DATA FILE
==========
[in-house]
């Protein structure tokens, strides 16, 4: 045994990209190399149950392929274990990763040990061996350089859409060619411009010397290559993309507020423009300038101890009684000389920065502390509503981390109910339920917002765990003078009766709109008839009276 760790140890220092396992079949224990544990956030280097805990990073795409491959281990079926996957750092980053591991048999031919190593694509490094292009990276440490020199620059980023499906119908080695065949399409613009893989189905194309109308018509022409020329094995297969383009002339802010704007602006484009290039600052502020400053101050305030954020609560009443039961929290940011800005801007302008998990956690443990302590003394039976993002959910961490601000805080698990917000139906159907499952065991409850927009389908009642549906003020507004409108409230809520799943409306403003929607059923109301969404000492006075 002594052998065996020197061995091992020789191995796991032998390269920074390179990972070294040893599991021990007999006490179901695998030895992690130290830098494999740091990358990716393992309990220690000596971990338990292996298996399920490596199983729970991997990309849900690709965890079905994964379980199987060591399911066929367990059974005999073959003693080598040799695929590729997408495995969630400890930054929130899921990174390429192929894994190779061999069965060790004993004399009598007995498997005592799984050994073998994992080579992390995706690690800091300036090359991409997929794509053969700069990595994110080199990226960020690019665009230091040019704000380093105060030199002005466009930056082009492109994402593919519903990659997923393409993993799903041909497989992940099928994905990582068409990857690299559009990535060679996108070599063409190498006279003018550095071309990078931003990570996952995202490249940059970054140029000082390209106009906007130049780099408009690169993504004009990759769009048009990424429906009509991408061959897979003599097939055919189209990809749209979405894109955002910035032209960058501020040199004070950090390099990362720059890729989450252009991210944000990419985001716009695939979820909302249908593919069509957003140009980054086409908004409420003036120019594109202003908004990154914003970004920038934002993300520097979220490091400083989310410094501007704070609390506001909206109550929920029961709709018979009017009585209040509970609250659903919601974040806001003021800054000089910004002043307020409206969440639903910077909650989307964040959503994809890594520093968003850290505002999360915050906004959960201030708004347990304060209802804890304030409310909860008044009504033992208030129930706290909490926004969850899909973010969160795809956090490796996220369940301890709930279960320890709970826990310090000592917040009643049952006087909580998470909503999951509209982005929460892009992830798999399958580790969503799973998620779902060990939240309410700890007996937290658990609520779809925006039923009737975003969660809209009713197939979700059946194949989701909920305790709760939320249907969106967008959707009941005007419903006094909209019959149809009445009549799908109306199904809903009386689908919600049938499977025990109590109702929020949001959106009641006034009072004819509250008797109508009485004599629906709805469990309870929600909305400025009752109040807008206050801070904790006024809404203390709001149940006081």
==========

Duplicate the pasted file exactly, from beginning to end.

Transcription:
[in-house]
């Protein structure tokens, strides 16, 4: 045994990209190399149950392929274990990763040990061996350089859409060619411009010397290559993309507020423009300038101890009684000389920065502390509503981390109910339920917002765990003078009766709109008839009276 760790140890220092396992079949224990544990956030280097805990990073795409491959281990079926996957750092980053591991048999031919190593694509490094292009990276440490020199620059980023499906119908080695065949399409613009893989189905194309109308018509022409020329094995297969383009002339802010704007602006484009290039600052502020400053101050305030954020609560009443039961929290940011800005801007302008998990956690443990302590003394039976993002959910961490601000805080698990917000139906159907499952065991409850927009389908009642549906003020507004409108409230809520799943409306403003929607059923109301969404000492006075 002594052998065996020197061995091992020789191995796991032998390269920074390179990972070294040893599991021990007999006490179901695998030895992690130290830098494999740091990358990716393992309990220690000596971990338990292996298996399920490596199983729970991997990309849900690709965890079905994964379980199987060591399911066929367990059974005999073959003693080598040799695929590729997408495995969630400890930054929130899921990174390429192929894994190779061999069965060790004993004399009598007995498997005592799984050994073998994992080579992390995706690690800091300036090359991409997929794509053969700069990595994110080199990226960020690019665009230091040019704000380093105060030199002005466009930056082009492109994402593919519903990659997923393409993993799903041909497989992940099928994905990582068409990857690299559009990535060679996108070599063409190498006279003018550095071309990078931003990570996952995202490249940059970054140029000082390209106009906007130049780099408009690169993504004009990759769009048009990424429906009509991408061959897979003599097939055919189209990809749209979405894109955002910035032209960058501020040199004070950090390099990362720059890729989450252009991210944000990419985001716009695939979820909302249908593919069509957003140009980054086409908004409420003036120019594109202003908004990154914003970004920038934002993300520097979220490091400083989310410094501007704070609390506001909206109550929920029961709709018979009017009585209040509970609250659903919601974040806001003021800054000089910004002043307020409206969440639903910077909650989307964040959503994809890594520093968003850290505002999360915050906004959960201030708004347990304060209802804890304030409310909860008044009504033992208030129930706290909490926004969850899909973010969160795809956090490796996220369940301890709930279960320890709970826990310090000592917040009643049952006087909580998470909503999951509209982005929460892009992830798999399958580790969503799973998620779902060990939240309410700890007996937290658990609520779809925006039923009737975003969660809209009713197939979700059946194949989701909920305790709760939320249907969106967008959707009941005007419903006094909209019959149809009445009549799908109306199904809903009386689908919600049938499977025990109590109702929020949001959106009641006034009072004819509250008797109508009485004599629906709805469990309870929600909305400025009752109040807008206050801070904790006024809404203390709001149940006081």